At today’s session on “Policy and advocacy tools,” panelists presented on web-based and new media options for disseminating maternal health research and messages. Though online technology is an often-untapped resource for the maternal health field, the panelists laid out specific ideas and strategies that have the potential to catalyze policy change.
• Leveraging new and online technology for maternal health advocacy and communication; Mari Tikkanen, M4ID
• An Atlas of Birth: mapping the global challenges and solutions to maternal mortality; Sarah Neal, University of Southampton
• Lives Saved Tool: influencing maternal and child health policy; Koki Agarwal, MCHIP
“Maternal health doesn’t have a global movement,” said Tikkanen. “We need these tools to reach out to a broader audience.”
It was interesting to hear the panel talk about the need to present evidence in ways that capture attention and provoke action among a diverse array of stakeholders. It’s true. Research is incredibly important. But we also need to take scientific research, like the data used in the Lives Saved Tool (LiST), and make it accessible. Data visualization and creative maps, like those created in the Atlas of Birth, are fantastic ways to capture policymakers and express complex issues quickly.
But maps are a natural next step for researchers and academics. What else can we be doing? We can be blogging, updating our Facebook pages, tweeting, downloading iPhone apps, sending text alerts, and more. I am a strong supporter of all new media initiatives, but I think it’s important to remember the difference between awareness-raising and advocacy. Though raising awareness is a step towards advocacy, we should be mindful that our social networking and online tools have an intended impact on policy change. It is not enough to just exist on social networks; we must strategize and use tools that benefit our organizational mission and the broader maternal health cause. And we must tailor our messages to specific audiences.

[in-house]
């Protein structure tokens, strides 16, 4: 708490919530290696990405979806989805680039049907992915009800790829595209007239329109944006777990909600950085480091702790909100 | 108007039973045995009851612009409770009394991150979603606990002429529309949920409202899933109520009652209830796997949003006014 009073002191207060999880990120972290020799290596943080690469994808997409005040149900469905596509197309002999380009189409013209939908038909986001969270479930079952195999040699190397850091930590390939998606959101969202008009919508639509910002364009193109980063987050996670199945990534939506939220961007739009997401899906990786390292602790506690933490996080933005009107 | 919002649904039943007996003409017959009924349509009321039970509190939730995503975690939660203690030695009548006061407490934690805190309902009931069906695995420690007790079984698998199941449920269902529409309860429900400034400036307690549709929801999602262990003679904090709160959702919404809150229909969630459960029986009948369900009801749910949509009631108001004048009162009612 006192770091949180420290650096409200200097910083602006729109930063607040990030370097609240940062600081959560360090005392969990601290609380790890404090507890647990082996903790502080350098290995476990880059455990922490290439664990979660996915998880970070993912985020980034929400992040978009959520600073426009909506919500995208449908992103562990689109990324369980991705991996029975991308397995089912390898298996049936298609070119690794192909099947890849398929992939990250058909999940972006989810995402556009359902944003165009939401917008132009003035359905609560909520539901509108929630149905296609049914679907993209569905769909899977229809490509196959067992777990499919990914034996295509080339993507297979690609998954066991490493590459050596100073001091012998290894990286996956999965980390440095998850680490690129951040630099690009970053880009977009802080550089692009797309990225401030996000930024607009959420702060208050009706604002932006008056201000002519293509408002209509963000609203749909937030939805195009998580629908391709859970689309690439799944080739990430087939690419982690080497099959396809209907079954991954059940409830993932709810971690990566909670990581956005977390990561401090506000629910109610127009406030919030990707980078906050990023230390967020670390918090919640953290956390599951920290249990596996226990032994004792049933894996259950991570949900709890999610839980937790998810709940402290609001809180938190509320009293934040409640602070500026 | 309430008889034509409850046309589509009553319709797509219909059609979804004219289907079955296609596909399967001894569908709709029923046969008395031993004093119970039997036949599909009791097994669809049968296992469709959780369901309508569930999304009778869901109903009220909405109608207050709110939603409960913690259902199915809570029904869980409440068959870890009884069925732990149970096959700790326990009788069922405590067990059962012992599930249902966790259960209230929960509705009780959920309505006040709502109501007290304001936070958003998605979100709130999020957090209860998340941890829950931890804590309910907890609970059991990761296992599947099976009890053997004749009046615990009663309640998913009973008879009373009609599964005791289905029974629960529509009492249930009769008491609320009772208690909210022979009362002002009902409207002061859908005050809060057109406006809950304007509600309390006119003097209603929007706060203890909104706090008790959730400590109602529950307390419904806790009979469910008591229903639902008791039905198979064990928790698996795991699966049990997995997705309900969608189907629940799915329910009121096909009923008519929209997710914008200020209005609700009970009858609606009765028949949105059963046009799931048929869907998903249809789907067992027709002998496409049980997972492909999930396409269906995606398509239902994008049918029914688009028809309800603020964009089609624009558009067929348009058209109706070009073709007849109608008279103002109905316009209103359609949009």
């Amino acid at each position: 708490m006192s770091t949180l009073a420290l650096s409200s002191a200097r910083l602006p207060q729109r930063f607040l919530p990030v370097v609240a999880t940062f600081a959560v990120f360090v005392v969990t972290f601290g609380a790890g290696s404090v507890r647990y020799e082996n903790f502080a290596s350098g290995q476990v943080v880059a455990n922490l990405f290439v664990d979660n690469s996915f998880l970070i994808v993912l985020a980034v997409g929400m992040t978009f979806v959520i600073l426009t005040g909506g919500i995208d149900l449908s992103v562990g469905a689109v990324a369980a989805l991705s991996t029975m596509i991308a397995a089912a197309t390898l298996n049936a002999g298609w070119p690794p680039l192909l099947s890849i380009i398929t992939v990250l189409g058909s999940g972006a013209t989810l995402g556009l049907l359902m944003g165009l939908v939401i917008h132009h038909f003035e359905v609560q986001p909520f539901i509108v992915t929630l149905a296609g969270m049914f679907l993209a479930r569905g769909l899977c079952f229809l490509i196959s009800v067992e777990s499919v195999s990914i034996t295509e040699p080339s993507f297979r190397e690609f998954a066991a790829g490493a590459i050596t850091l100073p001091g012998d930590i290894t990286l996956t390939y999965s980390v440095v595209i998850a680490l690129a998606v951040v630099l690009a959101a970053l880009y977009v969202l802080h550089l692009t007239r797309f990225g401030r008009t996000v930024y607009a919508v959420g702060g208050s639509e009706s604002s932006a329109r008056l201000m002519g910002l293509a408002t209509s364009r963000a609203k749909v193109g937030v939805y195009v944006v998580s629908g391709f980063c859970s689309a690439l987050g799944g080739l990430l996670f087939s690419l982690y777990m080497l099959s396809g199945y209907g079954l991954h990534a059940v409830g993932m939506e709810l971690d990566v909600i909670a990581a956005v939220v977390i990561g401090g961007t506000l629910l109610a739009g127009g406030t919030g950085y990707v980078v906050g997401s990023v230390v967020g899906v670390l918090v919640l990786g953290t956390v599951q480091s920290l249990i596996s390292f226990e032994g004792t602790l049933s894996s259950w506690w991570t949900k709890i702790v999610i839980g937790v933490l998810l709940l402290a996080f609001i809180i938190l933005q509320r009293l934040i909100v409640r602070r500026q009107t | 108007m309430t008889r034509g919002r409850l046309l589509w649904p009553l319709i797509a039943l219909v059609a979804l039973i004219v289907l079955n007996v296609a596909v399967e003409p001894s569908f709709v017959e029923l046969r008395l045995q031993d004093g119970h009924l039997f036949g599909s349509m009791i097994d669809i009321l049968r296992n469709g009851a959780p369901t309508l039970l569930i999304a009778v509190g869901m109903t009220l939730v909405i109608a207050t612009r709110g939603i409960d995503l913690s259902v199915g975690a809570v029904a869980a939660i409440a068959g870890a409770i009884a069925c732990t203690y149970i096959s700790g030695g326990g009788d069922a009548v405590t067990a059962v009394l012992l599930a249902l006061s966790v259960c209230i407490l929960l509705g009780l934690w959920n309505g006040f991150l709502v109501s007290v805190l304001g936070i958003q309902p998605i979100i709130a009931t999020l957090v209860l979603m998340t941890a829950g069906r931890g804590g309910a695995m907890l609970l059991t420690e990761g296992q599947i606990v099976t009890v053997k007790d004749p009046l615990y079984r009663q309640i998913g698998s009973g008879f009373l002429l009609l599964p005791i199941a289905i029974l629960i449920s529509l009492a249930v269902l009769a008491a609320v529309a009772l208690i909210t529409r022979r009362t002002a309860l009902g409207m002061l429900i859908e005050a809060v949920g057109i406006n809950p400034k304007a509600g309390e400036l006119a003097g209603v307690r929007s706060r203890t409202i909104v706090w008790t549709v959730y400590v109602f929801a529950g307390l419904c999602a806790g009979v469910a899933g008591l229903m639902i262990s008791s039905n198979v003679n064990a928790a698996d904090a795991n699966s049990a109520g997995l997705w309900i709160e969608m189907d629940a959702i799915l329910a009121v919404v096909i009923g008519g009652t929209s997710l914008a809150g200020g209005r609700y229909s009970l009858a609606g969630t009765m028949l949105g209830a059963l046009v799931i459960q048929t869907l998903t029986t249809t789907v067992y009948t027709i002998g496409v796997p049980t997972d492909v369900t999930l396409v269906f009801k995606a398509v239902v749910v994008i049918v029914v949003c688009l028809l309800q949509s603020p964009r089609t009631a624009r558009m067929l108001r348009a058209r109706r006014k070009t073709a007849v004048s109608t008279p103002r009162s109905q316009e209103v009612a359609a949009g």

We also need to work hard to combat those who think online tools are trivial. Betsy McCallon of the White Ribbon Alliance and moderator of the session gave a great example: “In the US, where global development aid support is sliding, policymakers need to hear from their constituents that these issues are important,” she said.
I encourage maternal health organizations who look down on new media, or who fear the rapid pace and inherent transparency, I encourage you to join the movement. Social media and online tools put the power in the hands of the people. It’s our job, as maternal health advocates, to make sure that power is maximized and targeted.
Stay up to date with the conference happenings! Follow the Maternal Health Task Force and EngenderHealth on Twitter: @MHTFand @EngenderHealth. The conference hashtag is #GMHC2010.
For more posts about the Global Maternal Health Conference, click here.
For the live stream schedule, clickhere.
Check back soon for the archived videos of today’s presentations.